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Total Skin Electron Beam Irradiation In Canine Mykosis Fungoides
Mykosis fungoides (Generalized cutaneous Tcell lymphoma, CTCL) is a neoplasia that sometimes is seen in older dogs. The diseases has many similarities to CTCL in humans who are treated with a special radiation therapy in the early stage of the disease. Could this therapy become an option also in dogs?

In humans, early stage mycosis fungoides (MF) patients that do not have lymph node or any systemic involvement can do very well with total skin electron beam irradiation (TSE).

In fact, if these early stage patients were treated with 3035 Gy, the median overall survival was not reached at 15 years.

Only one dog with CTCL has been treated with total skin irradiation using orthovoltage irradiation. The patient died the night of the 2nd fraction of RT.

Now that more veterinary RT facilities have linear accelerators with electron beam capabilities, it is possible canines with CTCL can be treated with TSE. This paper describes an adaptation of the Modern TSE technique used in human MF patients and its application in canine patients with MF/CTCL.

Methods: The modified Modern TSE technique and its application for canine MF/CTCL patients involves 20 treatments given MF over 4 weeks. The entire skin surface is treated from multiple directions.

Results: Four canine patients with CTCL have been treated with this TSE technique. All patients responded to the treatment initially with the first patient having tumor control for >20 months. One patient has failed the therapy at this date.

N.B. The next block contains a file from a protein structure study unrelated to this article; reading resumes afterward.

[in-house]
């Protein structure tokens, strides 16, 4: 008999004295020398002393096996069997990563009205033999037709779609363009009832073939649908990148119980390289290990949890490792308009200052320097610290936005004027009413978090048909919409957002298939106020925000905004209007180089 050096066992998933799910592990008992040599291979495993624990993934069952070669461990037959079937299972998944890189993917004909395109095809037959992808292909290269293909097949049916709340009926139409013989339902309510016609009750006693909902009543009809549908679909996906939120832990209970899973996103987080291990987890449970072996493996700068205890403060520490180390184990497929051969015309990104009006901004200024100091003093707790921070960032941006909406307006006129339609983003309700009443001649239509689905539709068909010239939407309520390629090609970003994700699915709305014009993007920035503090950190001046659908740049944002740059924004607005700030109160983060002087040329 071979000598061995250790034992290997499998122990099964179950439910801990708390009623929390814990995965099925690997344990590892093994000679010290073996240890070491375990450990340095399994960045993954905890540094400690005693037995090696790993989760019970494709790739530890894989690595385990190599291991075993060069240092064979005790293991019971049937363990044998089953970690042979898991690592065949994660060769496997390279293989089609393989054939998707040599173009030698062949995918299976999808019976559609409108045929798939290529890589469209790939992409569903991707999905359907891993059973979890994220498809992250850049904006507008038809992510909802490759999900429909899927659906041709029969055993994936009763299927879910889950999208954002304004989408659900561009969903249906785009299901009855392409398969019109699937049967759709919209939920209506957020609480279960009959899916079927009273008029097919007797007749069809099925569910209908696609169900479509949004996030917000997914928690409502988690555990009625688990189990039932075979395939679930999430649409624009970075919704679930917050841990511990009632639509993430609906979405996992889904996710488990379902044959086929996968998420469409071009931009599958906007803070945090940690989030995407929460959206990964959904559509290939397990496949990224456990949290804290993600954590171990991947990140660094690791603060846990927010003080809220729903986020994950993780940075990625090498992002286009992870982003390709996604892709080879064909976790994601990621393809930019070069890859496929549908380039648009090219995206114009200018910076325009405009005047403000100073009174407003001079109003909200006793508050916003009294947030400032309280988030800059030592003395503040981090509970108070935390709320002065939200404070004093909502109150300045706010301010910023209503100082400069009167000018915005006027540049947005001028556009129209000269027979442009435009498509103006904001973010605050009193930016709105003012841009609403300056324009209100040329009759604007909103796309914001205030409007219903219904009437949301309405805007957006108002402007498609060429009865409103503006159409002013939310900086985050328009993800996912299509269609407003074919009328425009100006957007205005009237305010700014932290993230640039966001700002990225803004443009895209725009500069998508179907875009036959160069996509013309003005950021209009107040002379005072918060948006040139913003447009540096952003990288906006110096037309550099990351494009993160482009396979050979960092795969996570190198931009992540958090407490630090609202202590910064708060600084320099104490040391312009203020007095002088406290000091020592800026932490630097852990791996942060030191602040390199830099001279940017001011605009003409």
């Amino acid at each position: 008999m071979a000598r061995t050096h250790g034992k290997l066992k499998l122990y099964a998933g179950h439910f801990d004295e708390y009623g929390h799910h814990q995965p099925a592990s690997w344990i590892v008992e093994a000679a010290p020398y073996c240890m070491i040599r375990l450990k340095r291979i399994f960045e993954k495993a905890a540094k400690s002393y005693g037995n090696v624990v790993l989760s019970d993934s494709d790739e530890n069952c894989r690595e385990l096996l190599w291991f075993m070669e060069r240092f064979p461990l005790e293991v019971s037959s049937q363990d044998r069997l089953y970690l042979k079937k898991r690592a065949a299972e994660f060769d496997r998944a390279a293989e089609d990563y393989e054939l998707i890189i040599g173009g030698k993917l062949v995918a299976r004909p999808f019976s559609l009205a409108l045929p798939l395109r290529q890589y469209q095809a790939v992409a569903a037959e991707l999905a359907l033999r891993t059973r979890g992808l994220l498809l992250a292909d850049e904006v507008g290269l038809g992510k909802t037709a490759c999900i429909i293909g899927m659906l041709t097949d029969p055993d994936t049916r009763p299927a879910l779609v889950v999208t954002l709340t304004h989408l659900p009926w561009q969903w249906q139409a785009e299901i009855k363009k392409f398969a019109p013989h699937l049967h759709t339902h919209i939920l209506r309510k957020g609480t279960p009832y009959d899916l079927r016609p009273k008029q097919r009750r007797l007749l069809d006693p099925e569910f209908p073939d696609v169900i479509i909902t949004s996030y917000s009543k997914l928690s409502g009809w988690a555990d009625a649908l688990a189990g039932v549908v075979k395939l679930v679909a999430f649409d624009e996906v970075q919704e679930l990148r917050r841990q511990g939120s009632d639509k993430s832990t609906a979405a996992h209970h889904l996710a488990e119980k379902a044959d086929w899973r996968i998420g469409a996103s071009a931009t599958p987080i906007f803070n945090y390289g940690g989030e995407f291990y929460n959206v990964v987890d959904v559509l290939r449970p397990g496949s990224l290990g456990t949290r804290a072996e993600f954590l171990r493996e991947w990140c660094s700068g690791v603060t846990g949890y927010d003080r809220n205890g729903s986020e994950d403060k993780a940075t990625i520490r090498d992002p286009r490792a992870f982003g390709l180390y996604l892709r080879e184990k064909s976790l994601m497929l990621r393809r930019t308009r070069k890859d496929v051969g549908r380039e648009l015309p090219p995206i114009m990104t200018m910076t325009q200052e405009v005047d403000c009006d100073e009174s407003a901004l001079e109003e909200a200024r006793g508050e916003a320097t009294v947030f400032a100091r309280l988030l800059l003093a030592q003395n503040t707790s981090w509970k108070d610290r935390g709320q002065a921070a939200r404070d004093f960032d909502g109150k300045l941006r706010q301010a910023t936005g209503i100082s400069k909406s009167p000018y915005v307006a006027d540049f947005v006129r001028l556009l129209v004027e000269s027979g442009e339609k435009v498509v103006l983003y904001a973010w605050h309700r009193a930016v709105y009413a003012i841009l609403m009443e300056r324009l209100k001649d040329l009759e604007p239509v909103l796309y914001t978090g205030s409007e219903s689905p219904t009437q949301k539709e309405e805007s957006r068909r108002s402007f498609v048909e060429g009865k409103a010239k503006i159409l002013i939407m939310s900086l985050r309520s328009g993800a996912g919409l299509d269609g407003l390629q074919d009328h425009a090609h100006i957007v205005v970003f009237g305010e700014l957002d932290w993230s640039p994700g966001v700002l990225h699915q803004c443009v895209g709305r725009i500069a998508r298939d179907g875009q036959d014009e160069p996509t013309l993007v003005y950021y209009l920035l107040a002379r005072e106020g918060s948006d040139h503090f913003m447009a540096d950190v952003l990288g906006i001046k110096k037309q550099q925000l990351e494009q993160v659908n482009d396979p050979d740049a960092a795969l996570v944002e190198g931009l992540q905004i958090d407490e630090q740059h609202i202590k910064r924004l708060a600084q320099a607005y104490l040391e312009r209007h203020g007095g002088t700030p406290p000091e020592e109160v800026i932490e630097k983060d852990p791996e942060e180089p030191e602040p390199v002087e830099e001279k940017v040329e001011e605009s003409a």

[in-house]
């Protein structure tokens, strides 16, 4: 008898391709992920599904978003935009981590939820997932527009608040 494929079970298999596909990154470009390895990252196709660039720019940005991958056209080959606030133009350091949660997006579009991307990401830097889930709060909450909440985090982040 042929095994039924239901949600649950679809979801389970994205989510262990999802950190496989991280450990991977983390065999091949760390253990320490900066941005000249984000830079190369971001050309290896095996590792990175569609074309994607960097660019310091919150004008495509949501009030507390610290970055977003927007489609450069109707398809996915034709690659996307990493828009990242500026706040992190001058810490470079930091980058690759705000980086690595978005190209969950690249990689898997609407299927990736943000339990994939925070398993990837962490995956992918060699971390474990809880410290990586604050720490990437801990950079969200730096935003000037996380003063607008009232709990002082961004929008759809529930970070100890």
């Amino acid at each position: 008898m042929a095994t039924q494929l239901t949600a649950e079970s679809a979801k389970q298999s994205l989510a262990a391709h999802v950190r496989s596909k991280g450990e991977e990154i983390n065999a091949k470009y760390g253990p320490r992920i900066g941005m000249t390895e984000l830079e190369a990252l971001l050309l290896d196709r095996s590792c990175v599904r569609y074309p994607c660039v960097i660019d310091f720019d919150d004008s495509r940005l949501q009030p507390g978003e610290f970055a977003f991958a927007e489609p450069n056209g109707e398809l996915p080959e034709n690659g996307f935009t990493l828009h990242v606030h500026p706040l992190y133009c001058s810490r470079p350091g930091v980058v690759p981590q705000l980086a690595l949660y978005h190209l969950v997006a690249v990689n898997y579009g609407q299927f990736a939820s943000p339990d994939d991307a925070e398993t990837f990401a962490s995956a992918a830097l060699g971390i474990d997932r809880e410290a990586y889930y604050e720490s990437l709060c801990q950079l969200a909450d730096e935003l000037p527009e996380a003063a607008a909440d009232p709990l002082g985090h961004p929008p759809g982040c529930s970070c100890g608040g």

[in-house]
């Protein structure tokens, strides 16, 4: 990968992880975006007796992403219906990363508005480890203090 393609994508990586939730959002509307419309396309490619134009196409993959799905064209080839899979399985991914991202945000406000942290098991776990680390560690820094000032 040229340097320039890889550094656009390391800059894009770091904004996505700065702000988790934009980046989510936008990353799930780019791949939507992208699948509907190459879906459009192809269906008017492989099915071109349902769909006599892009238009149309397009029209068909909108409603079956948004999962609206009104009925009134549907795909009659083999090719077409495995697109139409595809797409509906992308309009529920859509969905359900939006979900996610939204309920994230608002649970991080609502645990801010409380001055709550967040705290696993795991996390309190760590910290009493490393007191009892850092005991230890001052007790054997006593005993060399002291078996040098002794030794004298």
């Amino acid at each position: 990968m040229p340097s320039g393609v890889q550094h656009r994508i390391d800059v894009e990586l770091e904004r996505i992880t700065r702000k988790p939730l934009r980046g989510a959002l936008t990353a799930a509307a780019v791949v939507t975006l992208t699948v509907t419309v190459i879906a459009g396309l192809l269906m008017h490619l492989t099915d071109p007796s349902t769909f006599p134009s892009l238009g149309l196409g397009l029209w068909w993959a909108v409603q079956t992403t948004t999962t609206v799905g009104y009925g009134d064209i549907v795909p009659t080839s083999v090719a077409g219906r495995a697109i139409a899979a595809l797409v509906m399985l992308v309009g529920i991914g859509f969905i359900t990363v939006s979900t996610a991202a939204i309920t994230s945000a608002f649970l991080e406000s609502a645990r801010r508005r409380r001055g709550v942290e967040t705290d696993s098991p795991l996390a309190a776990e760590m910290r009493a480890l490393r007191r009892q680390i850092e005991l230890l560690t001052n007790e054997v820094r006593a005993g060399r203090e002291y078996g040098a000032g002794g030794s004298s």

Conclusions: The TSE technique adapted for use in canines with CTCL was well tolerated with no significant toxicity noted. Development of a collaborative study with other veterinary RT centers having electron beam capabilities is being evaluated through VRTOG.



Source: Prescott, D. M. & Gordon, J. (2005)
Total Skin Electron Beam Irradiation for Generalized Cutaneous Lymphoma. In: Veterinary and Comparative Oncology 3 (1), 32-32.




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SMALL ANIMAL PRACTICE

Radiation Therapy for the Treatment of Sialocele in Dogs
Sialocele is a collection of saliva that has leaked from a damaged salivary gland or duct and is surrounded by granulation tissue. Surgery is the recognized first-line treatment. Recurrence rate after surgery is 5–14%. Salivary gland tissue is very sensitive to radiation therapy - so the aim of this new study was to characterize response rate and clinical course of dogs with sialocele treated with RT and to determine a starting dose for clinical use.

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